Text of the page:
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Outcry over lack of legionella inspections

Corin Williams20/06/2012 - 13:00

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Cooling tower checks help prevent legionella
Cooling tower checks help prevent legionella

Leading public health expert Prof Hugh Pennington has said he is ‘shocked’ after it was revealed the Health and Safety Executive (HSE) had not inspected an Edinburgh business for legionella risks for at least five years before it was shut down in the wake of the recent outbreak.

The Prospect trade union, which represents HSE staff, has also called on the government to reverse its policy to cut proactive health and inspection services by a third.

Two people have now died since the legionnaires disease outbreak began on 28 May. To date there are 42 confirmed cases and 47 suspected cases.

The North British Distillery was one of two businesses served with improvement notices over management of legionella risks in cooling towers. Responding to a Parliamentary question, health and safety minister Chris Grayling said the HSE had conducted ‘no specific visits to assess the management of legionella risks’ at the site between 2007 and 2012.

A pharmaceutical business served with an improvement notice by the HSE, Macfarlan Smith Ltd, had been assessed for management of legionella risks in February 2010.

Mr Grayling is spearheading the government’s ‘better regulation’ policies, which include stopping proactive health and safety inspections of what are considered to be low-risk businesses.

Prof Pennington, who conducted the inquiry into the Wales 2005 E. coli outbreak, told EHN: ‘I am amazed and shocked that no inspections had been done since 2007 to assess the legionella prevention measures at the North British Distillery - which has three cooling towers located in a densely populated area of Edinburgh inhabited by many individuals particularly at risk from developing severe legionnaires’ disease.

‘This takes “light touch regulation” and the “reduction of red tape” to a new low.’

Prof Pennington added that the majority of businesses implemented safety systems, similar to Haccp, to manage the risk of legionella.

But he said: ‘A minority do not. A major role of inspection is to detect them and induce improvement or take sterner measures, either way ensuring the removal of risks to public health.

‘It is reasonable to say that the Grayling answer indicates that inspection frequencies are already too low. It has to be concluded that any further reduction will aid legionella.’

The Prospect union criticised both the government for cutting funding to the HSE and Mr Grayling for instructing the HSE to reduce the number of proactive workplace inspections by a third.

Prospect HSE branch chair Simon Hester said: ‘The field operations division of HSE regulates in the region of 900,000 workplaces. The year before last the HSE inspected 33,000 premises. For the year ending April 2012 they were in the region of 20,000.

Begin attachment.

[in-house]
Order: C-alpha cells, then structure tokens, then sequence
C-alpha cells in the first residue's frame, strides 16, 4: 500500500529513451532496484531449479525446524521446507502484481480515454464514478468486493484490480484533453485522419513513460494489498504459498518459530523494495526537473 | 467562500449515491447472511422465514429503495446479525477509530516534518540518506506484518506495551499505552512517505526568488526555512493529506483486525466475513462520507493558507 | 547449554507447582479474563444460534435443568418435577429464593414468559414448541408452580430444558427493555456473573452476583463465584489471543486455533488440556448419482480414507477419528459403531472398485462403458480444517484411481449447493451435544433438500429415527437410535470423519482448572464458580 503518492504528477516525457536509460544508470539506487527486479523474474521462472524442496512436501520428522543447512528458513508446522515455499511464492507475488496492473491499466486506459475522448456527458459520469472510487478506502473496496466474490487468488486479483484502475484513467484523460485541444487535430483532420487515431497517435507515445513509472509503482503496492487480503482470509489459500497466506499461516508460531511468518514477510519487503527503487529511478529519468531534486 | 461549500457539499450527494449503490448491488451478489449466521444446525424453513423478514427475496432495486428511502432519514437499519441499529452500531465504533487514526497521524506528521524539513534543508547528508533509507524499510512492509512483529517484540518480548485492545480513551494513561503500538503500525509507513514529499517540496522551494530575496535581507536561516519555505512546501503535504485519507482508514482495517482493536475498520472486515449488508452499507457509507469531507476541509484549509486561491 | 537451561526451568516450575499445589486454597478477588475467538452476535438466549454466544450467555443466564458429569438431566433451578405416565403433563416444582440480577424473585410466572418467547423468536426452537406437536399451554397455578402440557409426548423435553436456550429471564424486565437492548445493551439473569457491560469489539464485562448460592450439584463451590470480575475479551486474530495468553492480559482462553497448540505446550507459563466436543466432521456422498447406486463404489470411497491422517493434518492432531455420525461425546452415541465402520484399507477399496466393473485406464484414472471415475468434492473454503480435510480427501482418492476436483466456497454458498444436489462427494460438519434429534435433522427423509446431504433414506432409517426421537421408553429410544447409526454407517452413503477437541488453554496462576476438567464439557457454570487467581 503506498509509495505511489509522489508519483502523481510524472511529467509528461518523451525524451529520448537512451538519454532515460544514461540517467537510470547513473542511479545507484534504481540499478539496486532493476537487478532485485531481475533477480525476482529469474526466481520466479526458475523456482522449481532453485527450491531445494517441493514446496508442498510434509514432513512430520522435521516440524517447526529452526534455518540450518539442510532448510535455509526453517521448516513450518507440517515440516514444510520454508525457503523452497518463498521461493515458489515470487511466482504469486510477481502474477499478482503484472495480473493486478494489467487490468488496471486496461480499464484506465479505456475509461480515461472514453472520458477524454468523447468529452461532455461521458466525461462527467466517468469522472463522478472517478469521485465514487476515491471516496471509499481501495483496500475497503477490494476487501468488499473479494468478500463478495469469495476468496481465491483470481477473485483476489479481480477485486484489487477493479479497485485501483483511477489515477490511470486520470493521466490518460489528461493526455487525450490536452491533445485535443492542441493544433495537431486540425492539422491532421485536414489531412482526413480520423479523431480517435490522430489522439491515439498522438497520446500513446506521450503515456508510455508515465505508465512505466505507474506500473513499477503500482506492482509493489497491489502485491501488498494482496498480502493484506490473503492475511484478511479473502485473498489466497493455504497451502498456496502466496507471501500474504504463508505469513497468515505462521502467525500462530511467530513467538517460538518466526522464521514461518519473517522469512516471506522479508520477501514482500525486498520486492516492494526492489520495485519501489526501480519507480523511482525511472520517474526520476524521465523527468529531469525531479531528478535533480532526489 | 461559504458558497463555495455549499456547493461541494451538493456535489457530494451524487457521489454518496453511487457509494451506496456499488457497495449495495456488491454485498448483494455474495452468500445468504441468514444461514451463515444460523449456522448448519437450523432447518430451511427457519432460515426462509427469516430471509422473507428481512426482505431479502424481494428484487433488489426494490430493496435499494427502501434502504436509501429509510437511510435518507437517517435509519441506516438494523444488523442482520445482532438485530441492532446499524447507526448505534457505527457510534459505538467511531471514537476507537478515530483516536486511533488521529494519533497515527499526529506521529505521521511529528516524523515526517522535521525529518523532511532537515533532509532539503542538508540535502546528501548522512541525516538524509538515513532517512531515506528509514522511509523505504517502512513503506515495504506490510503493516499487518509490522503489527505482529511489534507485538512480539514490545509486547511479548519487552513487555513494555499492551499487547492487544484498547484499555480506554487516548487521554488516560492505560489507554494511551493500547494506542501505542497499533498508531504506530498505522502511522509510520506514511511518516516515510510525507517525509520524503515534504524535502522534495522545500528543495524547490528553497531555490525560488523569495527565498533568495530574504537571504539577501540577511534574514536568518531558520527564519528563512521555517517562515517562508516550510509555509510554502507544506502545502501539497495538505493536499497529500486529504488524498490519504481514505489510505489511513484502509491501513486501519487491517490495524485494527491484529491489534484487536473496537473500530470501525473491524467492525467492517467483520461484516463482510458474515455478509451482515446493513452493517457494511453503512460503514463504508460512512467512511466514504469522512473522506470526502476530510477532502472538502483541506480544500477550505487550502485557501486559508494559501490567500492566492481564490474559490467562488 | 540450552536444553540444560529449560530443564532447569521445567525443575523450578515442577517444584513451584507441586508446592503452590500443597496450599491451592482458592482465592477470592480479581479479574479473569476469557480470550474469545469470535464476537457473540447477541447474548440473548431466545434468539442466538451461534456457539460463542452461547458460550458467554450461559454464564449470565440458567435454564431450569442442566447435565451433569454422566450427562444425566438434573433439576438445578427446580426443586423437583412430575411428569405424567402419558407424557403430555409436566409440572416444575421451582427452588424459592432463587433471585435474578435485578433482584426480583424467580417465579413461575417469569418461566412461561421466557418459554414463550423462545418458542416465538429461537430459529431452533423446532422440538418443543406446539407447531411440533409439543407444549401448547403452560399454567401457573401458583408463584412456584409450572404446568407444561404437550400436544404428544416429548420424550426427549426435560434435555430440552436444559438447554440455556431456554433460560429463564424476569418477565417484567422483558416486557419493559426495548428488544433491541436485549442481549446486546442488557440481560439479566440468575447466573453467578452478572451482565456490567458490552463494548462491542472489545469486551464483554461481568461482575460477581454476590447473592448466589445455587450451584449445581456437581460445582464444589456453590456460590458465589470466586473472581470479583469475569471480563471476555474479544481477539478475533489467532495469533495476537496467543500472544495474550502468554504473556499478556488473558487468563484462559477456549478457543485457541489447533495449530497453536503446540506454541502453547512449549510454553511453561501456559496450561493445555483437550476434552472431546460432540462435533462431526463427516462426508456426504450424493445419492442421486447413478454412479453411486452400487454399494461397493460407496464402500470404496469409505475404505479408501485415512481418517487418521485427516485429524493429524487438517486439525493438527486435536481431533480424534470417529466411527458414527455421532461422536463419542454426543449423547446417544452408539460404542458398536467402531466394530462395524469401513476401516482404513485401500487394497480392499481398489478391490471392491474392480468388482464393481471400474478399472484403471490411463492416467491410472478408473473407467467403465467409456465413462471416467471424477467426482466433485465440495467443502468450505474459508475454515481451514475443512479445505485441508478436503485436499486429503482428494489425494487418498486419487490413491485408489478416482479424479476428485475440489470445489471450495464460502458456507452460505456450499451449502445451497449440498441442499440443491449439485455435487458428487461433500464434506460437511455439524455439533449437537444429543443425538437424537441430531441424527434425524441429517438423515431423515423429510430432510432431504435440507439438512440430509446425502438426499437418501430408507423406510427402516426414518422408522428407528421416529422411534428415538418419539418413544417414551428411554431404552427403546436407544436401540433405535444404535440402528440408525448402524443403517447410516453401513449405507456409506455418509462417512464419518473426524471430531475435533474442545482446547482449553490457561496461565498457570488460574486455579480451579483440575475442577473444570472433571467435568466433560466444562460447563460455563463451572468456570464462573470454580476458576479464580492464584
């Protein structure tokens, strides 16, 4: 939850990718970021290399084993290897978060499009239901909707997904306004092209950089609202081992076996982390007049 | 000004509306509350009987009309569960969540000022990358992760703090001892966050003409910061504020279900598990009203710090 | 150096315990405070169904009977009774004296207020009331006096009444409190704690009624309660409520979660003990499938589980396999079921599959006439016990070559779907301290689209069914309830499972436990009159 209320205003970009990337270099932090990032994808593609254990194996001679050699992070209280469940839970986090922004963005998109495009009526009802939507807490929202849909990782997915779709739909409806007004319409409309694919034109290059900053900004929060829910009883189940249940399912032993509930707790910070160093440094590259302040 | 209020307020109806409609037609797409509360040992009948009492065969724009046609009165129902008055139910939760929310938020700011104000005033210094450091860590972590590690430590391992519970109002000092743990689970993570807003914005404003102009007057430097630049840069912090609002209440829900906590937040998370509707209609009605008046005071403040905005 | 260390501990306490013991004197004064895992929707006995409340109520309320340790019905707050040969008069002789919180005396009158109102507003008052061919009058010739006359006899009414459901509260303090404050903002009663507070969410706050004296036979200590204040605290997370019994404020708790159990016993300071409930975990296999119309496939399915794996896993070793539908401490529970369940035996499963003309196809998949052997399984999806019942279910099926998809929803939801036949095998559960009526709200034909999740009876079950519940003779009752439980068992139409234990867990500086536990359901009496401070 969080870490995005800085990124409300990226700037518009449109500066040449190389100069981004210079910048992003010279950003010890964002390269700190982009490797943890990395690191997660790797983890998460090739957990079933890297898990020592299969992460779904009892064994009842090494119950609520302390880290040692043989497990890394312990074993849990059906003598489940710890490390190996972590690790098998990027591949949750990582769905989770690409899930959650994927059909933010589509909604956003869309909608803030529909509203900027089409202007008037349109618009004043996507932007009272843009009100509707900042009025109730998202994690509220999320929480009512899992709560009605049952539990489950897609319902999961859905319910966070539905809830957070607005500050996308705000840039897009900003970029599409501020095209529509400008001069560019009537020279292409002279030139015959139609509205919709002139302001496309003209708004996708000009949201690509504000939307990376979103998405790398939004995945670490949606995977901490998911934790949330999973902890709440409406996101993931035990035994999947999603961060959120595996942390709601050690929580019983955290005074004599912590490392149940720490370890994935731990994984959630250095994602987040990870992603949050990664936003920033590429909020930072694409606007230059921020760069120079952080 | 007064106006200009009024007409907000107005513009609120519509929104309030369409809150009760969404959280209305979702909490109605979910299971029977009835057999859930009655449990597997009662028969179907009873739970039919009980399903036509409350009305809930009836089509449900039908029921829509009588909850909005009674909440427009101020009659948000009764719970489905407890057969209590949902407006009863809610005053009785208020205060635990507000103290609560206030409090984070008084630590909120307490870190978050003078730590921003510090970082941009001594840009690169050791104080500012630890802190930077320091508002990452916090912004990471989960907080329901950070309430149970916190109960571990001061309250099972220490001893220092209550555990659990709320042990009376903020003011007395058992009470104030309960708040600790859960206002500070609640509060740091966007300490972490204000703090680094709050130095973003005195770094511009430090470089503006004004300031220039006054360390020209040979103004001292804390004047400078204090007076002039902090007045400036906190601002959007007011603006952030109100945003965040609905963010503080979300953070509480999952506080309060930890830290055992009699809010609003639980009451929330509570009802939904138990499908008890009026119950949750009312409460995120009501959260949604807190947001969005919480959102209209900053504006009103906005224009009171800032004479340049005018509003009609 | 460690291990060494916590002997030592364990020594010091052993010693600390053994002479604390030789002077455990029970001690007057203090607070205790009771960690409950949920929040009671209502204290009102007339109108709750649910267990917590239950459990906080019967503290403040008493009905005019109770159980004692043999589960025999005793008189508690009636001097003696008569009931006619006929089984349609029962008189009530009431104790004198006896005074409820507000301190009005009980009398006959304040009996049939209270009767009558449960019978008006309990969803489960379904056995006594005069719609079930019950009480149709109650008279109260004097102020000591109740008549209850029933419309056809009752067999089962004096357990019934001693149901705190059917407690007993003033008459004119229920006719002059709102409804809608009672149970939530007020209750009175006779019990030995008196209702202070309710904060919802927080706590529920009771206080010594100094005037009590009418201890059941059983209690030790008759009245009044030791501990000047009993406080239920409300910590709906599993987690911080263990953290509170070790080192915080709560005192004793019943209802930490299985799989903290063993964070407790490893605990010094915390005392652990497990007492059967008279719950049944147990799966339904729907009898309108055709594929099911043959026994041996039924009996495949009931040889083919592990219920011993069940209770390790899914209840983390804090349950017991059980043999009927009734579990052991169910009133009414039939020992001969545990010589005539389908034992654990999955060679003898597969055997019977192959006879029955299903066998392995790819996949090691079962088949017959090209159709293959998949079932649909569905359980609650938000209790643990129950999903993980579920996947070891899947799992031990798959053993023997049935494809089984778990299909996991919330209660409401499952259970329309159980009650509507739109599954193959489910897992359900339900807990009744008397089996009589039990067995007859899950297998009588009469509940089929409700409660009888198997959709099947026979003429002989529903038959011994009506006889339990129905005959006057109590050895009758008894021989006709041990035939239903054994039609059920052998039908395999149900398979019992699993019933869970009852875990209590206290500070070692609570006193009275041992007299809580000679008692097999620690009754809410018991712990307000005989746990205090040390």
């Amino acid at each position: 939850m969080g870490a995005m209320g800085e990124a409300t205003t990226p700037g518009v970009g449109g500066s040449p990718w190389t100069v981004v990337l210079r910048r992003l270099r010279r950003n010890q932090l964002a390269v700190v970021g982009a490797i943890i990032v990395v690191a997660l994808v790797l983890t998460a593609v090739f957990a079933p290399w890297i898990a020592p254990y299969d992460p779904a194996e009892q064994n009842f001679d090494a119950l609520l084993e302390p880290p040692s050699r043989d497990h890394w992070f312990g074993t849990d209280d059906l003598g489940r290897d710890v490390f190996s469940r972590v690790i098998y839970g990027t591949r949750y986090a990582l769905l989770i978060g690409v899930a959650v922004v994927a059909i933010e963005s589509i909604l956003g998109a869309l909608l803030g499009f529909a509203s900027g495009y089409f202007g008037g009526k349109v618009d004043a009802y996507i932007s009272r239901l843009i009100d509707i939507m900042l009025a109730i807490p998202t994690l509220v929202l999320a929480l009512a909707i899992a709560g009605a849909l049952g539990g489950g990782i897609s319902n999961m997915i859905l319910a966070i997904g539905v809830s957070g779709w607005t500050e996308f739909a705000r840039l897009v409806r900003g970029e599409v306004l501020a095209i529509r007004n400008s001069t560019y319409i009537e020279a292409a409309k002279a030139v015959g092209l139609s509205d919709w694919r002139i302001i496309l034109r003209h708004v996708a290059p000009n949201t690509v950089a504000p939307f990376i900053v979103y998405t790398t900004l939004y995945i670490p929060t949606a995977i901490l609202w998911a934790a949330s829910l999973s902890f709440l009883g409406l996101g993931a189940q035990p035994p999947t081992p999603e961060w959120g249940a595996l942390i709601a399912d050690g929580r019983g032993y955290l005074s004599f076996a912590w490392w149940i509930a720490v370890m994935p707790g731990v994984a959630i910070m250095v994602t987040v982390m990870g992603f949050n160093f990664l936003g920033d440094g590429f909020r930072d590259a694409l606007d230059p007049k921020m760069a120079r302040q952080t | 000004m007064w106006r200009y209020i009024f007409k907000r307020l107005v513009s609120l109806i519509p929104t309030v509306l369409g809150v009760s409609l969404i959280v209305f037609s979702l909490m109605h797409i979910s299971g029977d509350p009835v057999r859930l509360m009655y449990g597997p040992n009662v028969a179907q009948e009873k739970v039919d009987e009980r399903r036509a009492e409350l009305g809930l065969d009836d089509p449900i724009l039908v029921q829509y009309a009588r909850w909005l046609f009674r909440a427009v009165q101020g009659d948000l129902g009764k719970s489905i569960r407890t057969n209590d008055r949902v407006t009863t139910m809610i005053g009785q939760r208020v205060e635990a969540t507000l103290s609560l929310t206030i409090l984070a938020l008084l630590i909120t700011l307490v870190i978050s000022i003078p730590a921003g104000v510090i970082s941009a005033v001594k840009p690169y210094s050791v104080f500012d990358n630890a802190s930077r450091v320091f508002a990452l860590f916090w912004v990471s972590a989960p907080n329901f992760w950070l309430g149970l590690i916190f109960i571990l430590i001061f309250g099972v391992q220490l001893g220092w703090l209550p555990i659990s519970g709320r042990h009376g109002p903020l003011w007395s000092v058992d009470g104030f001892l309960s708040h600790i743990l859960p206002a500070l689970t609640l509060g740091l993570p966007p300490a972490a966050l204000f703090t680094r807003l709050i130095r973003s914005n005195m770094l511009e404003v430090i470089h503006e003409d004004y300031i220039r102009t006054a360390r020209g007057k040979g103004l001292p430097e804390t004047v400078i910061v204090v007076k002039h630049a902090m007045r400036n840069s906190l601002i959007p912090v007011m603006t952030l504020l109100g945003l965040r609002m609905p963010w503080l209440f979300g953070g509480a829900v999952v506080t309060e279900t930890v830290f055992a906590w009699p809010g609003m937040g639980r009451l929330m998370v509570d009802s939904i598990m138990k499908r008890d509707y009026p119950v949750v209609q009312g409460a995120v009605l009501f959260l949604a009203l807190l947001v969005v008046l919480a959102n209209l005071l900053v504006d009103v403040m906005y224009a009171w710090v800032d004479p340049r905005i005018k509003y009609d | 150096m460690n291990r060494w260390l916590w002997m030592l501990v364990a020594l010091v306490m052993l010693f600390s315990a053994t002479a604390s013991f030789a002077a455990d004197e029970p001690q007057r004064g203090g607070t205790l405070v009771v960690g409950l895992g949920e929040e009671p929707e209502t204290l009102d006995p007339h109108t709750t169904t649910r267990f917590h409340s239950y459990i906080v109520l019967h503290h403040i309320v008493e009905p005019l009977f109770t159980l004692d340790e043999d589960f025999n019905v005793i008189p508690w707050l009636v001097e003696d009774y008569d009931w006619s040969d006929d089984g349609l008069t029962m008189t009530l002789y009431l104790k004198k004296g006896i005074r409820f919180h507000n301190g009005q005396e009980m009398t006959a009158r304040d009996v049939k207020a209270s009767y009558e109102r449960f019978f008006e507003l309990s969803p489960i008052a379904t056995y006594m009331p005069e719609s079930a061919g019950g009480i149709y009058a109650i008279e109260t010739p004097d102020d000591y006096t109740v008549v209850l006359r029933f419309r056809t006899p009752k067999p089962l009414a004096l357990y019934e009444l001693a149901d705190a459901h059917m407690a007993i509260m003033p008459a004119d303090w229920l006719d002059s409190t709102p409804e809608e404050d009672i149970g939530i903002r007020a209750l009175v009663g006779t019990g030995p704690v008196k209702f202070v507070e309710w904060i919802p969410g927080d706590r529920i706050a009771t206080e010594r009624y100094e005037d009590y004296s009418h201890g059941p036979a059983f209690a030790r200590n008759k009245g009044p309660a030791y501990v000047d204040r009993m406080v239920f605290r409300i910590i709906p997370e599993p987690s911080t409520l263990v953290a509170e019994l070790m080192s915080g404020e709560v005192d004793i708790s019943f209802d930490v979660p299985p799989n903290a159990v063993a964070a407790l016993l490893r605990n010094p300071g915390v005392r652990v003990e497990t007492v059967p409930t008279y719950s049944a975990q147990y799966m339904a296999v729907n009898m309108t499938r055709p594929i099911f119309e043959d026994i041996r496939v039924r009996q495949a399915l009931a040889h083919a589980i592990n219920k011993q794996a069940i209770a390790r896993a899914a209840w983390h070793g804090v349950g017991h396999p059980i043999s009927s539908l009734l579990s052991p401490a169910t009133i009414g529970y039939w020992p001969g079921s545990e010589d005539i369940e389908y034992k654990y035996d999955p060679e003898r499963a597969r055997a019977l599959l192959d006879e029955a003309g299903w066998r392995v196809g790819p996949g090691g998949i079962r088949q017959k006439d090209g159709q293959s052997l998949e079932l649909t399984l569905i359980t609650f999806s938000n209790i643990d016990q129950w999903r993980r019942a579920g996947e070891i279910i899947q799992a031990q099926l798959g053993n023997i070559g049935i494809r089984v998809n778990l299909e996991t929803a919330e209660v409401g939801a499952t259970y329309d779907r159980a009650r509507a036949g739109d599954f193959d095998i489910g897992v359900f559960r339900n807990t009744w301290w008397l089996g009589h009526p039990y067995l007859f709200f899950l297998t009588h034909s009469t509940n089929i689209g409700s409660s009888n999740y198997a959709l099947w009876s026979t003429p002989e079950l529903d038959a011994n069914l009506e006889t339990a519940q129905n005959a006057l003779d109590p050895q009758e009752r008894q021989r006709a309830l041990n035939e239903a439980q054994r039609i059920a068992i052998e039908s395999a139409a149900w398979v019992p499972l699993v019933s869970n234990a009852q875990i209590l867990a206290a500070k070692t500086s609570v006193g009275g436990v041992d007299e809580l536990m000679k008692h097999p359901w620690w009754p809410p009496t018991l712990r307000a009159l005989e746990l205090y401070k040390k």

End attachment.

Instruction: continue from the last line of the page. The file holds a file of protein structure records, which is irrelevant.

‘A whole series of industries have been deemed to be low-risk and therefore not worthy of a proactive inspection. Some of those industries will have cooling towers as normal. They are not now being proactively inspected.

‘Our concern is that with fewer checks, industry starts to get the impression they will never be visited, and therefore standards will fall.’

‘We’ve raised concerns directly with the minister and generally with the government. We would like to see a reversal of the decision to limit proactive inspections to certain industries, and we want to see an increase of resources to the HSE to fund more inspections.

‘We know ministers are listening, but whether they will do anything about it, I doubt.’

A spokesperson for the Department for Work and Pensions said the HSE had commissioned research into past outbreaks to look at how to ensure companies meet their legal obligations to manage risks from legionella.

She said: ‘Many premises with the potential for legionella risks are regulated by local authorities and HSE will continue to work closely with them in developing and delivering interventions.

‘Achieving and maintaining control of this risk on a day-to-day basis is a matter for the company. Regulatory inspections focus on whether an effective management system is in place and are not a substitute for employers maintaining a consistent treatment and monitoring regime.’

Mr Grayling this week launched a ‘progress report’ on the implementation of the government’s health and safety reforms. In it he stated that the reforms would create a ‘simpler, more effective regulatory framework’ that would maintain the ‘progress that has been made in health and safety outcomes.’

The City of Edinburgh Council has also served an improvement notice on the National Museum of Scotland as part of the ongoing legionella investigation.

A spokesperson said: ‘The improvement notice relates solely to the training of staff and not to the operation of cooling towers.’

The council told EHN that the number of EHOs employed in the city had fallen from 61 in 2009/10 to 44 this year.

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